Keeping Their Kids Quiet
Boisterous kids playing with dad are adorable. Same kids with mom are somehow less tolerable. Look, I get annoyed too when I go out to eat and kids are screaming and running amok. But for some reason, guys with noisy kids get cut a lot more slack than women.
Is it because society expects women to be innately better at keeping children quiet (even if the child in question is a 3-month-old baby yammering for her bottle, which her mother is frantically trying to get ready)? We need to treat all parents with the same respect. We have to do better than roll our eyes at other parents, especially at moms. No parent — male or female — wants to be the one with the disruptive kid. Trust us.
My husband does the kids’ laundry. He doesn’t do it how I would do it (as in, he doesn’t separate light clothes from dark), but it gets done. Except for the folding part. I do that part. I admit it, I can’t let go of that. There is just something about how he folds, or rather rolls the clean clothes, that irks me. So, yes, I am putting this pressure on me, the mom, to be a better folder than my husband, the dad. I am the problem. (But I’m really, really good at folding and I need to cling to that.)
There’s a reason why my husband is always asking me to remind him of the names of our kids’ friends. He has no clue. “The one with the, um, hair?” he’ll prompt me. He’s surprised when I get annoyed, like it was never expected that he remember any of the names of the people our children spend time with.
When I’ve talked to dads about teachers or mutual friends our kids have, they draw blank looks and often defer to their wives to fill in the missing information. Do people’s names just take up too much space in the male brain? Or do we, women, put too much pressure to know all the things that our male partners figure there is no sense in two people being saddled with all that info, which kind of makes sense.
Tracking The Family Calendar
Ever see a commercial featuring a dad in the kitchen, serving a nutritionally balanced snack to a couple of sweet, cooperative kids, with a huge chalkboard calendar behind him that he consults to plan his family’s day, before herding them into a sensible minivan for an afternoon of soccer practice and dance class?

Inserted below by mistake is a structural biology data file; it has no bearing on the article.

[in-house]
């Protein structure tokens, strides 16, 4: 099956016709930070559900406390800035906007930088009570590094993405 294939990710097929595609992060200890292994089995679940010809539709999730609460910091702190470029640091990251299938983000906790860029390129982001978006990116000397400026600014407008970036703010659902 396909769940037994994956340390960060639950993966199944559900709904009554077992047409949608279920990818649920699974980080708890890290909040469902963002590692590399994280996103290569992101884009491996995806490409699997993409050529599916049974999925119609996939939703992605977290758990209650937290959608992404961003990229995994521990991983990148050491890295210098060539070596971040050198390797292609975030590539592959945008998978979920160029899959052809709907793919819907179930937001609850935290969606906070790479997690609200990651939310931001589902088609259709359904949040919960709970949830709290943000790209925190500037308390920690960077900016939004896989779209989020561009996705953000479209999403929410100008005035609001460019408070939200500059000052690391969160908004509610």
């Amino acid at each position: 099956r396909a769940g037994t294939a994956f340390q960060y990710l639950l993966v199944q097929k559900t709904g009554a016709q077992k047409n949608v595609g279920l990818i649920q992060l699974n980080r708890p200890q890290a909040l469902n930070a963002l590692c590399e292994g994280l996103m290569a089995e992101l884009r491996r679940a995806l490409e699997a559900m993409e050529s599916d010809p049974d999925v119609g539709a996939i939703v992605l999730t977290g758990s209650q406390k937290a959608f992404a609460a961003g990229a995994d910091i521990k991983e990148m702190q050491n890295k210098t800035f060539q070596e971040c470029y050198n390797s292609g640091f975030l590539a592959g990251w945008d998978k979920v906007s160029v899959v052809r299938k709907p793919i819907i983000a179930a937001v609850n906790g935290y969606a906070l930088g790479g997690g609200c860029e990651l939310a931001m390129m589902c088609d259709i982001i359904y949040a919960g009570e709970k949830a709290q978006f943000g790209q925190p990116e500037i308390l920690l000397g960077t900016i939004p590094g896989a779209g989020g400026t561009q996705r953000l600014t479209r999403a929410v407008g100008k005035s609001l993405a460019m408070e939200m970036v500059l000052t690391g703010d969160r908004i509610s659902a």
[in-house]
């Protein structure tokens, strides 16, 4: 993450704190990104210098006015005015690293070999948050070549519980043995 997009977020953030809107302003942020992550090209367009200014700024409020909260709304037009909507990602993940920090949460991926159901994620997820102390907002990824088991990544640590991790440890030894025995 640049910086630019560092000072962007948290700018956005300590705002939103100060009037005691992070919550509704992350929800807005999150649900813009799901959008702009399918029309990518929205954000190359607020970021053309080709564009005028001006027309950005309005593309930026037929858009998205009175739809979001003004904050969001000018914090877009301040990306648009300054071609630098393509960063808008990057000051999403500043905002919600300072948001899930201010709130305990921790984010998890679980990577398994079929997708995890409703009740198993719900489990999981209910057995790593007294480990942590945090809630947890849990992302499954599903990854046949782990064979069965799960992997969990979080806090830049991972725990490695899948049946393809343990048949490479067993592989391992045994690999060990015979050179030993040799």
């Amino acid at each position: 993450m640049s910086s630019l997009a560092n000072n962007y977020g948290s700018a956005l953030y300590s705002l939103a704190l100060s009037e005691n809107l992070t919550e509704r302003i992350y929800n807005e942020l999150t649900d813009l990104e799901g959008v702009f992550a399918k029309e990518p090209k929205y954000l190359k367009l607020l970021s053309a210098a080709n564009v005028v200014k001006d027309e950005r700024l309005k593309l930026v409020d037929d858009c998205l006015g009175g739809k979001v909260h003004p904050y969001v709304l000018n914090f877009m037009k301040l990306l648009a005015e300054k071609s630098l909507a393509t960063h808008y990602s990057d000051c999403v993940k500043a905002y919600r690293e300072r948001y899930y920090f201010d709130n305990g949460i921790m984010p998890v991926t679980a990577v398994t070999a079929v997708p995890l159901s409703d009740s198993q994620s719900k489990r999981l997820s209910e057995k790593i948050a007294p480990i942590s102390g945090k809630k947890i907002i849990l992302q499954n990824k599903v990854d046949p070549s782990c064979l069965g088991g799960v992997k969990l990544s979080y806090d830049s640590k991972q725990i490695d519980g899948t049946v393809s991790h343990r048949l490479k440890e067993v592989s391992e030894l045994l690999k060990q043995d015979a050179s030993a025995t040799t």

Signing Permission Slips
My kids come only to me with these things. I don’t know if their dad has signed any school form in his life. Why is this? My handwriting is worse than his.
Picking Out Gifts
Moms aren’t better at gifting people with valuables or thoughtful, home-made gifts than dads. We’re just maybe better at hiding them because our closets are typically a little, um, fuller.
It may be news to a lot of people out there, but mothers do not have an innate ability to wrap presents. Maybe we volunteer to do it because we are more judicious with the tape and waste annoys us, but the art of gift wrapping should be reserved for department stores (who charge a fee, coincidentally). In fact, the next person who asks me to wrap a gift since “I’m a mom” so I'm somehow better equipped than dads to do this, should be prepared to pay me.
Any Time There Is Crafting Involved
I am the least crafty person I know. If I can’t fix it with tape, it stays broken, ripped, or loose. So I take the pressure off myself when it comes to Halloween costumes and school projects. Invariably, though, people will ask me, not my husband, how I made that Maleficent headpiece or how I’m adhering my daughter’s Girl Scout patches to her uniform. They are definitely unimpressed when my response is always “tape.” So I’d like to think I’m helping to topple the patriarchy’s biased expectations of moms and dads when I own my non-craftiness.